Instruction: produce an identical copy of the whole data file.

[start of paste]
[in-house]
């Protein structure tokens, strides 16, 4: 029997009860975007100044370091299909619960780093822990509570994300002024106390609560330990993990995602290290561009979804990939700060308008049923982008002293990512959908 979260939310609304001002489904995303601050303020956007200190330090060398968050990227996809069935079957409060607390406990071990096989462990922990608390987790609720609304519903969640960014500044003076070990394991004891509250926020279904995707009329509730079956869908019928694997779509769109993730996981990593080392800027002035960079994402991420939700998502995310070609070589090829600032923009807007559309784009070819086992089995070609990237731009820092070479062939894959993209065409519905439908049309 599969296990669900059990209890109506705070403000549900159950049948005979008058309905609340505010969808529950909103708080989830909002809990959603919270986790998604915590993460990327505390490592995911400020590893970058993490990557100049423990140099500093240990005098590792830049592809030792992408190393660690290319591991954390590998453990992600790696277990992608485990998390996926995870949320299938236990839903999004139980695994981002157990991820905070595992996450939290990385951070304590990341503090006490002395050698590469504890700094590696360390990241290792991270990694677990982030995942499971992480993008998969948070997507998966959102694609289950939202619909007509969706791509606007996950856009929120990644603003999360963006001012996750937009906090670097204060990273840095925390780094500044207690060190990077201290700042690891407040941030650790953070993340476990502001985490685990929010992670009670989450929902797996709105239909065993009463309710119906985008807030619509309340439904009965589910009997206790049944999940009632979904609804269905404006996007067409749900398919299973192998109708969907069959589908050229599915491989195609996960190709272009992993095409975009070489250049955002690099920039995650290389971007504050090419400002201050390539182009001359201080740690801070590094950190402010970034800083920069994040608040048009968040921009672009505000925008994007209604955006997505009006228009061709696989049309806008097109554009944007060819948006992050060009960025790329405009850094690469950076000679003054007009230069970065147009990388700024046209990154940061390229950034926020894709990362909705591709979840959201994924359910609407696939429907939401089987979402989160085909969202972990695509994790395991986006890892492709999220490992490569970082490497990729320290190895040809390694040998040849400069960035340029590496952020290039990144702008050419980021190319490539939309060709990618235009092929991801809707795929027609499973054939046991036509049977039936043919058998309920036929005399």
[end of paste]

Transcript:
[in-house]
């Protein structure tokens, strides 16, 4: 029997009860975007100044370091299909619960780093822990509570994300002024106390609560330990993990995602290290561009979804990939700060308008049923982008002293990512959908 979260939310609304001002489904995303601050303020956007200190330090060398968050990227996809069935079957409060607390406990071990096989462990922990608390987790609720609304519903969640960014500044003076070990394991004891509250926020279904995707009329509730079956869908019928694997779509769109993730996981990593080392800027002035960079994402991420939700998502995310070609070589090829600032923009807007559309784009070819086992089995070609990237731009820092070479062939894959993209065409519905439908049309 599969296990669900059990209890109506705070403000549900159950049948005979008058309905609340505010969808529950909103708080989830909002809990959603919270986790998604915590993460990327505390490592995911400020590893970058993490990557100049423990140099500093240990005098590792830049592809030792992408190393660690290319591991954390590998453990992600790696277990992608485990998390996926995870949320299938236990839903999004139980695994981002157990991820905070595992996450939290990385951070304590990341503090006490002395050698590469504890700094590696360390990241290792991270990694677990982030995942499971992480993008998969948070997507998966959102694609289950939202619909007509969706791509606007996950856009929120990644603003999360963006001012996750937009906090670097204060990273840095925390780094500044207690060190990077201290700042690891407040941030650790953070993340476990502001985490685990929010992670009670989450929902797996709105239909065993009463309710119906985008807030619509309340439904009965589910009997206790049944999940009632979904609804269905404006996007067409749900398919299973192998109708969907069959589908050229599915491989195609996960190709272009992993095409975009070489250049955002690099920039995650290389971007504050090419400002201050390539182009001359201080740690801070590094950190402010970034800083920069994040608040048009968040921009672009505000925008994007209604955006997505009006228009061709696989049309806008097109554009944007060819948006992050060009960025790329405009850094690469950076000679003054007009230069970065147009990388700024046209990154940061390229950034926020894709990362909705591709979840959201994924359910609407696939429907939401089987979402989160085909969202972990695509994790395991986006890892492709999220490992490569970082490497990729320290190895040809390694040998040849400069960035340029590496952020290039990144702008050419980021190319490539939309060709990618235009092929991801809707795929027609499973054939046991036509049977039936043919058998309920036929005399």